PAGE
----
Balti potatoes – my favourite side dish for a curry!

29 Apr

I have been making this side dish for a curry for years.  It was my Mum’s favourite.  Whenever she came down for the weekend, which was about twice a month, she would always ask for either a curry or a stir-fry.  She would never let me get away without making these potatoes if curry was on the menu.  They are quite spicy but you can calm them down a bit by putting in less chilli.  The recipe is for four people but I usually make extra as I find it is never enough.  Fennel seeds are one of the ingredients in this dish giving it a subtle but distinctive flavour.  I thought it would be good to find out a little more about this herb.

Fennel is part of the parsley family, and every part of the plant is edible.  Grown as a perennial in the Middle East and Europe, fennel has been harvested for hundreds of years.  If you have ever grown fennel you will know it is easy to cultivate but difficult to get rid of.  We had a plant in our herb garden and, years after we had pulled it up, we were still finding new fennel plants springing up in the most unlikely places.  Butterflies love it and I think the spread of the plant could be due to the seeds being spread by the butterflies and birds.

The slight licorice flavor of the herb complements sausages, fish and salads, making it popular in many cuisines.  The Greeks know it as maratho, named the herb after the famous Battle of Marathon, which was fought on a field of fennel.  It is used extensively to flavour their meats and stews. It is an ingredient in the Chinese 5 Spice powder and the Italians love to roast the bulbs in olive oil and sprinkled with parmesan or slice them raw in salads.  Fennel seeds are often used to add flavour to Italian sausages and they are a prime ingredient in some Indian cuisines.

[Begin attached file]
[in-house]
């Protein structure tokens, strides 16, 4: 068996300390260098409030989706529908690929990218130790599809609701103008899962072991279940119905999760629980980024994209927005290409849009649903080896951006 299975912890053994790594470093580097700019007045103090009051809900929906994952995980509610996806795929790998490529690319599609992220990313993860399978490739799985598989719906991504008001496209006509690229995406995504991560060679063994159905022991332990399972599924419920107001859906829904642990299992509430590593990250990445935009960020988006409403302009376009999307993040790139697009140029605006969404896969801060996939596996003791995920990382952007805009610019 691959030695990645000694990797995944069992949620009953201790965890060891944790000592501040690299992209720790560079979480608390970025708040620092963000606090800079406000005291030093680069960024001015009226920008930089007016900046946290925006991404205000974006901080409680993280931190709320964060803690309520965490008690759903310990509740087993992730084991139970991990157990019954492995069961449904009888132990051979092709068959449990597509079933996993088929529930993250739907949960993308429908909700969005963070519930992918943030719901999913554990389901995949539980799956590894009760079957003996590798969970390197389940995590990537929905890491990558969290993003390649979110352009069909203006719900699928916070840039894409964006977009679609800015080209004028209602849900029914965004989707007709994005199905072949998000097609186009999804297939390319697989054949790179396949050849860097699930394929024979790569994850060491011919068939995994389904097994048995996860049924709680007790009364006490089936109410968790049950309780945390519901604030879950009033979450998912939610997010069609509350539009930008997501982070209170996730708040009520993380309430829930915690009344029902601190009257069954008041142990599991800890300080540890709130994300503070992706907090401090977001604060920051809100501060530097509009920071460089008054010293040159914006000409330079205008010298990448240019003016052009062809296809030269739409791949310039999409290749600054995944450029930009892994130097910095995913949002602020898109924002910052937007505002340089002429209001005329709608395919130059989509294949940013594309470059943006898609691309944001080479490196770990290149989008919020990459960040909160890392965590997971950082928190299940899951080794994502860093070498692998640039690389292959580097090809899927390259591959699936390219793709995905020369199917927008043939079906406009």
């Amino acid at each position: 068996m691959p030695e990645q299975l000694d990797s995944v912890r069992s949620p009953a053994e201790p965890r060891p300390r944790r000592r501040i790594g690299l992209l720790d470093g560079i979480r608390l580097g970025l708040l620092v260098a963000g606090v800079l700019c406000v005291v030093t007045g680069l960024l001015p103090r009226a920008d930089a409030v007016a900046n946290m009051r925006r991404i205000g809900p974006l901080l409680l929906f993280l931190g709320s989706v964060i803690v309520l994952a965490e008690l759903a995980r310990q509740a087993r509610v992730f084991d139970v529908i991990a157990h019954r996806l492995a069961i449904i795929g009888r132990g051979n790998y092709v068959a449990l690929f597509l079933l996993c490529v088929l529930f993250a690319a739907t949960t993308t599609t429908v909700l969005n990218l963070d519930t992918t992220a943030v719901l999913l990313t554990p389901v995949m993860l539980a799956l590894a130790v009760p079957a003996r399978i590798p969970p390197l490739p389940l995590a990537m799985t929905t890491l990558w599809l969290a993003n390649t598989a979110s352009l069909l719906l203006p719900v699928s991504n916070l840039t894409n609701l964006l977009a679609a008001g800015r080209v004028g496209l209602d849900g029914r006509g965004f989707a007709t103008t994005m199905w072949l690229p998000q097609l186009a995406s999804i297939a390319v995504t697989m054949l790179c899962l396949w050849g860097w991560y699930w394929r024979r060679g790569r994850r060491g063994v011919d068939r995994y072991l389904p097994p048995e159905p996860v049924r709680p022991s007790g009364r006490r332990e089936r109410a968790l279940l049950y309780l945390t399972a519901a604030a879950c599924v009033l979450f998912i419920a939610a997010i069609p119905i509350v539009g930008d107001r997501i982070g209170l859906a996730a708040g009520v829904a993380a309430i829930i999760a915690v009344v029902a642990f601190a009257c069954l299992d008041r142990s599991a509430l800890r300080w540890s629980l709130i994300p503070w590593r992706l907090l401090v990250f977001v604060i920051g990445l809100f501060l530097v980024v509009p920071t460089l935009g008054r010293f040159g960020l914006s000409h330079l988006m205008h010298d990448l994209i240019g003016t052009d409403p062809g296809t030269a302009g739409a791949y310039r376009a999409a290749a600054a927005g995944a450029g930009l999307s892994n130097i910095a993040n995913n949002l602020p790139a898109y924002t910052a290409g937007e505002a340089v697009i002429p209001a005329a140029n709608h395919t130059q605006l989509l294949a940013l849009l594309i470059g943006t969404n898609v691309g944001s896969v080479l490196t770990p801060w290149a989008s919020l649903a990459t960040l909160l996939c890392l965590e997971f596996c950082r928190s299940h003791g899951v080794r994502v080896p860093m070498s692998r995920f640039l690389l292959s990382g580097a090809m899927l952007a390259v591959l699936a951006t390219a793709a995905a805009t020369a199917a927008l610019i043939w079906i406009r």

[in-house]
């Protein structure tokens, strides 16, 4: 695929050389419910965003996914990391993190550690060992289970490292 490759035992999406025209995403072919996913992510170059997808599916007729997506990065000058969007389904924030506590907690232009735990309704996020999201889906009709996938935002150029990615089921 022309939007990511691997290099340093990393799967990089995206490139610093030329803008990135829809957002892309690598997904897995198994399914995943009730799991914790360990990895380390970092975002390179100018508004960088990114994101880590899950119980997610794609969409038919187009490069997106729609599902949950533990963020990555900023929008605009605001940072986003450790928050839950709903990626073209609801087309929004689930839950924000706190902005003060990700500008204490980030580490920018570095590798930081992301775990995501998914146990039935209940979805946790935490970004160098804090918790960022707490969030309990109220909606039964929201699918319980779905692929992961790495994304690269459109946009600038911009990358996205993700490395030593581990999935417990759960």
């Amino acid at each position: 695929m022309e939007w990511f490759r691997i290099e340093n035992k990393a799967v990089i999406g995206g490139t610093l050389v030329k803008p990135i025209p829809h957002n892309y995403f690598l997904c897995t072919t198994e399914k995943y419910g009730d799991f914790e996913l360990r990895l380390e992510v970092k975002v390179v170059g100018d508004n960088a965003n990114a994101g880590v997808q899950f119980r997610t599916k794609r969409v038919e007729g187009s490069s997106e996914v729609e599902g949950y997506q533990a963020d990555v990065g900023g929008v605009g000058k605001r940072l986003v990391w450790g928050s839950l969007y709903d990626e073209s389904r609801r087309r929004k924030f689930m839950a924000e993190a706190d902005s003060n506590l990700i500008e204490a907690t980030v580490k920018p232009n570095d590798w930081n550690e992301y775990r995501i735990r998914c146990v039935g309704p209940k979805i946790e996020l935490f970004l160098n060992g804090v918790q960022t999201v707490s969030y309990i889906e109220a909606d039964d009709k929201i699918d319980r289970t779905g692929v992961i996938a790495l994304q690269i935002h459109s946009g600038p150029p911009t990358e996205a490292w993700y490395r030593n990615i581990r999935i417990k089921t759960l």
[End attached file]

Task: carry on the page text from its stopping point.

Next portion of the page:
Apart from the versatility of fennel in cooking, it has numerous medicinal properties.  Carminative properties of fennel are known from ancient times, as recorded in the Latin phrase “semen foeniculi pellit spiracula culi”, which literally means “the fennel seeds make blow the arsehole”.  Some may recognise the distinctive liquorice flavour in Gripe water, used to calm colic in babies, or in a cough linctus to calm the cough reflex.  In the Indian subcontinent, fennel seeds are eaten raw, sometimes with some sweetener, as they are said to improve eyesight.  Ancient Romans regarded fennel as the herb of sight. Root extracts were often used in tonics to clear cloudy eyes. Extracts of fennel seed have been shown in animal studies to have a potential use in the treatment of glaucoma.

Well, now we know fennel is great to have in the garden, lets look at the recipe.

Balti potatoes                                                    Serves 4

  • 3 tbsp vegetable oil
  • 1/2 tsp cumin seeds
  • 3 curry leaves
  • 1 scant tsp crushed dried red chillies
  • 1/4 tsp each of onion seeds, mustard seeds and fenugreek
  • 1/2 tsp fennel seeds
  • 3 garlic cloves finely chopped
  • 1/2 tsp grated fresh root ginger
  • 2 onions sliced
  • 6 large new potatoes (to make about the equivalent amount of potato to onion when raw)  sliced into 1/4 inch thick slices
  • small handful chopped fresh coriander
  • 1 red or green chilli, seeded and chopped finely
  1. Heat the oil in a wok.  Lower the heat slightly and add the cumin, curry leaves, dried chillies, onion, mustard and fenugreek seeds, fennel seeds, garlic and ginger.  Cook for about 1 minute or until the seeds start to pop then add the onions.  Cook gently for about 10 minutes or until the onions are soft and golden brown.
  2. Add the potatoes, coriander and green chilli.  Mix well, cover the pan and cook over a low heat for about 7 minutes or until the potatoes are tender.  Stir occasionally to prevent sticking.

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